Classify Particles plugin

This ImageJ plugin is part of my morphology plugins collection and can be used to classify binary particles according to morphological parameters in the Results Table.
Those parameters are usually extracted by other plugins (such as the built-in Particle Analyzer, Particles4, Particles8 and Lines8).
The plugin is a front end to generate and run a macro named Particle_Classifier.ijm that will be stored in the macros folder. Note that the macro is re-written with the appropriate parameters each time the plguin is run. In brief, the Classify_Particles plugin expects:
  1. ImageJ version 1.35j or better (if you intend to use the data generated by the built-in Particle Analyzer)
  2. A binary 8-bit image open in ImageJ containing the particles to be classified
  3. A valid open Results Table, which holds the data to classify the particles
  4. The Slice number must be in the Results Table
  5. The particle Starts (XStart, YStart) must be in the Results Table
  6. Columns without clashing names
The Classify_particles plugin, at run time, performs 5 tests:
  1. Is the current image binary? The plugin works only with (8-bit) binary images because uses Binary Reconstruction to keep/delete particles that match (or do not match) a particular query. The Particles4, Particles8 and Lines8 plugins all work on binary images, but the built-in Particle Analyzer can process greyscale images too. In that case, the image needs to be thresholded before running this plugin. See below an example for dealing with greyscale images.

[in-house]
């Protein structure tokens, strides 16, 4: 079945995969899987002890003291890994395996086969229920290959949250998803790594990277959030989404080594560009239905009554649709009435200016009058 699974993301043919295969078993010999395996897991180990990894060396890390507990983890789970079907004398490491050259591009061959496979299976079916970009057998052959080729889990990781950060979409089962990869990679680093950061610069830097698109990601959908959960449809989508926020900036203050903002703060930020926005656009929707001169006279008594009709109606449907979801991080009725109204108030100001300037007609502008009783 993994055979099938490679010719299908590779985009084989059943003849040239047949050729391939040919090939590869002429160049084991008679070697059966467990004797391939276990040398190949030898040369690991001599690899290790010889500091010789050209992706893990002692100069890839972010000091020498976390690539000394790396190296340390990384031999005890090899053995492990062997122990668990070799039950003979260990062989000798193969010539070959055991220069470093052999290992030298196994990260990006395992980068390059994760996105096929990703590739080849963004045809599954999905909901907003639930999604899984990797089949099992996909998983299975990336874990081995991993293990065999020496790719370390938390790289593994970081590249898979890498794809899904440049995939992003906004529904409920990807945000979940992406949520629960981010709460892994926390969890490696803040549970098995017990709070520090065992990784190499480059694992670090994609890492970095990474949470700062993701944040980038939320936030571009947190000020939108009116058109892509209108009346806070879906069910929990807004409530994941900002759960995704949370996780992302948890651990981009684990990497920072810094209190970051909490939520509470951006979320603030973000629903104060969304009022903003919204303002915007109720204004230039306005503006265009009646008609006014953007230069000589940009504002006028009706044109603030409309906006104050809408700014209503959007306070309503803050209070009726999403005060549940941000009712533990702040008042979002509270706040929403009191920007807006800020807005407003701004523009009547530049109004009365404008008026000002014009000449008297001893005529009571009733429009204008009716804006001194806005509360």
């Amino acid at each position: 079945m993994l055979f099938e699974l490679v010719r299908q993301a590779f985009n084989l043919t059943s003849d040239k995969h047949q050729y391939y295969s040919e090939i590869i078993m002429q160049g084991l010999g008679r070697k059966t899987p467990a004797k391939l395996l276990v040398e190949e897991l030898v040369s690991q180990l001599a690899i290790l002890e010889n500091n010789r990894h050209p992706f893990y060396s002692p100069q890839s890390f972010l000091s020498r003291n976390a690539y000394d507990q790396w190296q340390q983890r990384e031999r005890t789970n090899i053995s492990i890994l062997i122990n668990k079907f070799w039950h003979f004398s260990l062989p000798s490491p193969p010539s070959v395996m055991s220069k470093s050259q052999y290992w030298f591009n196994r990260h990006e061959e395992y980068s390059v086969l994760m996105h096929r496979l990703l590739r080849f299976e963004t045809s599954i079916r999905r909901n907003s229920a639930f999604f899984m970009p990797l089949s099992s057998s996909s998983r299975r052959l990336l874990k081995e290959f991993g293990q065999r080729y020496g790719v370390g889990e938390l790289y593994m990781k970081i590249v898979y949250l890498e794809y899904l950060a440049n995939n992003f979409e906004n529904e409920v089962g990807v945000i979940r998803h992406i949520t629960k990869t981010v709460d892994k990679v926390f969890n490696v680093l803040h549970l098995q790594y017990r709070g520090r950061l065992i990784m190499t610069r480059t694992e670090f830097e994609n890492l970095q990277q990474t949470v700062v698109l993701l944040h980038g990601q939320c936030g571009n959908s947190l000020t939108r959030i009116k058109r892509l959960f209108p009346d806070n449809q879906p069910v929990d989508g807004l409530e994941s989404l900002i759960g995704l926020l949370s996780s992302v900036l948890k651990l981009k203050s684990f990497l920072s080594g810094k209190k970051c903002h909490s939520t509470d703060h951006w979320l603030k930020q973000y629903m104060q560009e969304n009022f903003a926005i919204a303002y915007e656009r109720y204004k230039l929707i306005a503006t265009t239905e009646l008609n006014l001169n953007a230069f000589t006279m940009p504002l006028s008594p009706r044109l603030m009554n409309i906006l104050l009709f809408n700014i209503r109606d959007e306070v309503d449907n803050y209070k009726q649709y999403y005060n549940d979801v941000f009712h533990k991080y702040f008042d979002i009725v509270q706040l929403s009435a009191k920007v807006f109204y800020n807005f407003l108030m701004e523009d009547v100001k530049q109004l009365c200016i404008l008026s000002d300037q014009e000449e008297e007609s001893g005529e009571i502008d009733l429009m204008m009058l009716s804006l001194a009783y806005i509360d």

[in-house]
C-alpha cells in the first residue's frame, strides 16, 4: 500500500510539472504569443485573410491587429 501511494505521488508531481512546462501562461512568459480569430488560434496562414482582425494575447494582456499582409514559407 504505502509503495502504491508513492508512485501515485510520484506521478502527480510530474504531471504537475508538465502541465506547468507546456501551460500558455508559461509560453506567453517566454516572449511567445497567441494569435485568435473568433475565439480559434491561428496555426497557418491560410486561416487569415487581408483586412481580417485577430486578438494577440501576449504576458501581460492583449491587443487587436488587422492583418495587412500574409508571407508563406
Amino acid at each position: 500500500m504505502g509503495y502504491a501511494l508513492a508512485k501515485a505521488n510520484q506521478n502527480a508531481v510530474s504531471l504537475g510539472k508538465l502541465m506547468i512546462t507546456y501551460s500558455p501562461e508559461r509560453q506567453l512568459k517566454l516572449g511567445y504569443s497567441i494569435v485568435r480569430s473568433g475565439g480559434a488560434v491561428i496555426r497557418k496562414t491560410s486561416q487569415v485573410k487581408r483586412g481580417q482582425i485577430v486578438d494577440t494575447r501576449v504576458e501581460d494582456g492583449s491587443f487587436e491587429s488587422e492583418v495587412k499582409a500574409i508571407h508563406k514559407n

2. Is there an active Results Table? The plugin uses the data stored in the Results Table to classify the particles, so if there is no Table, there is no data to base the classification on.

  3. Is the Slice number recorded in the Results Table? The plugin can process single images or stacks, but it must know to which slice each particle belongs to. ImageJ v1.35j added the option to output the slice number (Analyze>Set Measurements dialog) for the Particle Analyzer. Please check that option even for single images before running the Particle Analyzer.
    The Particles4, Particles8 and Particles8_Plus all output the slice number by default.

  4. Have the particle Starts been recorded in the Results Table? As mentioned above, the plugin uses Binary Reconstruction to keep or delete particles (the Binary_Reconstruct plugin is included in the Morphology collection). The reconstruction uses the particle start coordinates (this is a pixel that is guaranteed to be in the particle) as seed and the original image as the mask. If you are using the Particle Analyzer, please check the Record Starts option.
    The Particles4, Particles8 and Particles8_Plus all output the particle starts by default.

  5. Do the column names in the Result Table clash after removing non-word characters? The column names are converted to macro variable names and they cannot contain invalid characters. The plugin deletes all non alphanumeric characters (for instance "Dist." becomes "Dist". If two names clash (for example: "Circ." and "C-ir*c" are both reduced to "Circ", similarly "Area" and "%Area" will clash), then it is not possible to process the query correctly since both variables would have the same name.

If any of these tests fail, there will be an error message shown with further instructions, otherwise the main dialog will appear:

dialog window
Here the user defines up to 4 classes by selecting a morphological parameter, a logical operator and a value for each class.